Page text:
The album is dedicated to her grandmother, who passed away in 2014; that’s her ringleted “little pouty mountain face” in an album-sleeve baby photo. It’s a reference to the title song, which features Buddy Miller’s harmonies over Sergio Webb’s fine dobro work.
“People always tell me I look pissed off in photos,” Rose explains. “I don’t even know I’m doing it, but I get a stern look when you put a camera on me. Momma would tell me, ‘Your mouth’s gonna get stuck like that.’ I didn’t know what she was talkin’ about.” While perusing old family photos, she realized they all shared that look. “It’s a mountain thing,” Rose claims. “That’s Blue Ridge blood right there.”
Blue Ridge blood also courses through the powerful “Mean Grandpappy,” a man whose funeral, she sings, drew “not a tear in the eye of any of his kin.”
She’s discovering more about that side of the family now that she’s getting to know her biological father, with whom she’d had no contact until last year — despite living minutes away. It wasn’t for lack of trying. In “Daddy, I’m Still Here,” a diatribe on her first album, she even addresses the unanswered Christmas cards.
Later, she learned just how complicated his own childhood had been. When his second wife died, she bought a card, then spent months wondering what to write. During a trip to Lenoir City to help clean out Momma’s house, she finally mailed it. That very day, he happened to call — for the first time ever. They spoke for hours, then he said, “We need to get together.”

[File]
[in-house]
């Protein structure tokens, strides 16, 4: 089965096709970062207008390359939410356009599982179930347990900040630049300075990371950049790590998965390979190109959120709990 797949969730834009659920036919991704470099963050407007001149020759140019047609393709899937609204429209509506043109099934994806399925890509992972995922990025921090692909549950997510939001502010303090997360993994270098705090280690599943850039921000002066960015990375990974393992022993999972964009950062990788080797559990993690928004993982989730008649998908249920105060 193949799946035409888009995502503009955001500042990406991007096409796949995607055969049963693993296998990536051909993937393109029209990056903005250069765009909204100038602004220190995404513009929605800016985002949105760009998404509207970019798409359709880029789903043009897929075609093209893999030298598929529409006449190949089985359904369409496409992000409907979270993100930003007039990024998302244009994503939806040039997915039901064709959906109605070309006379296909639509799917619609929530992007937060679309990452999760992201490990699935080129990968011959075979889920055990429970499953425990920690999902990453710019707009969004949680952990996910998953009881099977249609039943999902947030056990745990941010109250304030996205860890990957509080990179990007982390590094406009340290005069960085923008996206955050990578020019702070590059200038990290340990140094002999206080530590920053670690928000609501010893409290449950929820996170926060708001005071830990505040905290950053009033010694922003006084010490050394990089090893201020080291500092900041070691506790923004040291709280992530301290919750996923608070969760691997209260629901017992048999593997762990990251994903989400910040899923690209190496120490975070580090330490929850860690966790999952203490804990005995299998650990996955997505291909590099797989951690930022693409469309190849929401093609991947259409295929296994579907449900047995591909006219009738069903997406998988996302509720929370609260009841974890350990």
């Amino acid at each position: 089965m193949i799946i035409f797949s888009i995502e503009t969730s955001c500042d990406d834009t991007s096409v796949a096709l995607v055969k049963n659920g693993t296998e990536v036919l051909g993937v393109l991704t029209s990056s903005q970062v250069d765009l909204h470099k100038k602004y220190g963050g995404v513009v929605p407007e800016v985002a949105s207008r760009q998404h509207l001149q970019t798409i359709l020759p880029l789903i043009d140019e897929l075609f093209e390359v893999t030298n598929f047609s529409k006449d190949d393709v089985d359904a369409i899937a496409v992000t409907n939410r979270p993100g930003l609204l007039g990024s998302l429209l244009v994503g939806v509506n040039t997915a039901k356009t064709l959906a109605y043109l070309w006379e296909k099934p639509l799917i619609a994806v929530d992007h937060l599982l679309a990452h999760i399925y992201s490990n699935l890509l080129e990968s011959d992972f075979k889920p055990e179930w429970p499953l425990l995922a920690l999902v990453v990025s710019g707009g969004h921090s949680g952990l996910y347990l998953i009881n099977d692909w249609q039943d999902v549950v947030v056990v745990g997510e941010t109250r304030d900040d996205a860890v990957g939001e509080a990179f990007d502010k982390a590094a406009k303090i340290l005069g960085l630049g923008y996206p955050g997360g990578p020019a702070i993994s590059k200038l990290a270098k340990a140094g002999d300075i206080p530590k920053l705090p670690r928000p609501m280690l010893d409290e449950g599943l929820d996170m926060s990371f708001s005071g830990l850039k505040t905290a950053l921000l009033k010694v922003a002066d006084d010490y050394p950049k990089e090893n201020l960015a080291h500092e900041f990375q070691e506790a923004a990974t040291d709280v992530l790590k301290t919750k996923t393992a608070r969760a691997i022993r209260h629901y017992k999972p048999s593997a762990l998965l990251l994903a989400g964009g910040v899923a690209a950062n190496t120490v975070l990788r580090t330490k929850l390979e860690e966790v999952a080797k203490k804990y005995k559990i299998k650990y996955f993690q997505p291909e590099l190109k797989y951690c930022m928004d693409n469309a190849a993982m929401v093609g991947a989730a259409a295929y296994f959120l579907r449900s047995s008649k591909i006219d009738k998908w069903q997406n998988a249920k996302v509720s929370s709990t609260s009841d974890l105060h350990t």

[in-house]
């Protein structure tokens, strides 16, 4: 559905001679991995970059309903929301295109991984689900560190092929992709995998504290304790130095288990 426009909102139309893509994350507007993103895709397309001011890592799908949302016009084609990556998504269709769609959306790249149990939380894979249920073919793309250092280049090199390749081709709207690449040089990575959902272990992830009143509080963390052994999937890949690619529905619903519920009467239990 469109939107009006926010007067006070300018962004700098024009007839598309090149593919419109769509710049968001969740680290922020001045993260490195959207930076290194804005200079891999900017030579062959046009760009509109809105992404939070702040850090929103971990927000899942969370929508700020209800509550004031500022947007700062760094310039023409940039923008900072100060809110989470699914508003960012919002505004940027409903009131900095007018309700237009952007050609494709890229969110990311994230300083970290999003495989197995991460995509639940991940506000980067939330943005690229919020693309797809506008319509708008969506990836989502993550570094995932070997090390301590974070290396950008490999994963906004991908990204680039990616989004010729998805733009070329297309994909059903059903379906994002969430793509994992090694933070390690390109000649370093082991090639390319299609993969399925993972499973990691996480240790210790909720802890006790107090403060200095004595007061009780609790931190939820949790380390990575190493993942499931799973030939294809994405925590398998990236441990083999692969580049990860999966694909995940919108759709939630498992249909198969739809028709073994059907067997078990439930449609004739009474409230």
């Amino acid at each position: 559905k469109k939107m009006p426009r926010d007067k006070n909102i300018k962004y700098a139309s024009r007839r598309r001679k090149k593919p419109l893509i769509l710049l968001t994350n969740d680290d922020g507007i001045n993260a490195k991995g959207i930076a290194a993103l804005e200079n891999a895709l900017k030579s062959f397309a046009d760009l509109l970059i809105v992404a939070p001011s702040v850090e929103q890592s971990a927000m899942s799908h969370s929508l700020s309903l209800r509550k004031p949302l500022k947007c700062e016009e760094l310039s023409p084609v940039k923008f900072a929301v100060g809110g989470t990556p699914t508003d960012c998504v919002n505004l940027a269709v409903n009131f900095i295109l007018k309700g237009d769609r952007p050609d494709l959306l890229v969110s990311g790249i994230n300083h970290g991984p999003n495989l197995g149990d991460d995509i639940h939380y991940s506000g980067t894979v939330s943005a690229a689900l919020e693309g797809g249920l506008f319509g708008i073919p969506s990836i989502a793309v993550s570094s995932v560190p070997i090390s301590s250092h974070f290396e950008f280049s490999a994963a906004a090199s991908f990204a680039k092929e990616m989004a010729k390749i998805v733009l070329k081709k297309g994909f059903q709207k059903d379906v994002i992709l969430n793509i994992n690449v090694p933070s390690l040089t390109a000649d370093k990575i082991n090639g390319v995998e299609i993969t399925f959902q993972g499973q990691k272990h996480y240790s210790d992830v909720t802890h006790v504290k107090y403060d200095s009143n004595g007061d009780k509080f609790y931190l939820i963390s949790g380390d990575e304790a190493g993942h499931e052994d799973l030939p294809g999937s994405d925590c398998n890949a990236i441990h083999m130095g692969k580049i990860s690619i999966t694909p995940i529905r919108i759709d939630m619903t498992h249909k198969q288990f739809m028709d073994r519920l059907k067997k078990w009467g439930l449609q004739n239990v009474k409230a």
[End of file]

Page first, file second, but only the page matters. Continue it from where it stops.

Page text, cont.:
“How about in 30 minutes?” she answered. “I drove straight to his house, knocked on the door, and just … tears and hugs.” Last Christmas, instead of a card, he met his grandchildren. She’s looking forward to having him attend her wedding to Johnathon Hamilton, who plays mandolin on the album. Recorded in Austin with producer George Reiff, it also contains contributions by Rick Richards, Sergio Webb, Billy Cassis and Bukka Allen.
She met Reiff while recording the Ray Wylie Hubbard-produced Ghost of Browder Holler. On that one, Rose had breathing troubles, which made singing difficult. She thought it was anxiety-induced. Reiff, unsure if it might still be an issue, decided to capture her vocals live with the band — without telling her. He got exactly what he wanted.
“I was pretty relaxed because I thought I would be overdubbing the vocals, but I got tricked,” she says, laughing. What she didn’t tell him is that she was nervous, too, because she was still trying to rebuild her strength. Ironically, Ghost’s success nearly ended her career.
Right away, it earned raves. Comparing her to her idols — Lucinda Williams, Van Zandt, Steve Earle, Alejandro Escovedo “and other terse, unflinching songwriters on the rock fringe of country” — The New York Times’ Jon Pareles noted, “She sings about hard-nosed characters — herself, perhaps, among them — and ways to face tough situations, and the answer is as much in the grain of her voice and the sinewy guitars as in her words.”
Her energy dwindled further as she worked to support it. “I started turning down gigs and makin’ excuses. I was in bed for almost two years. And didn’t tell anybody. I didn’t want anybody to know. Finally, my best friend said, ‘You need to get some blood work. There’s something really wrong.’”
Blood work. Yes, as it turns out, that’s exactly what she’s done. But as she cheerily notes, “Nobody goes through this life unscathed. I wouldn’t trade any of it. It’s all intertwined.”
Just like that Blue Ridge blood.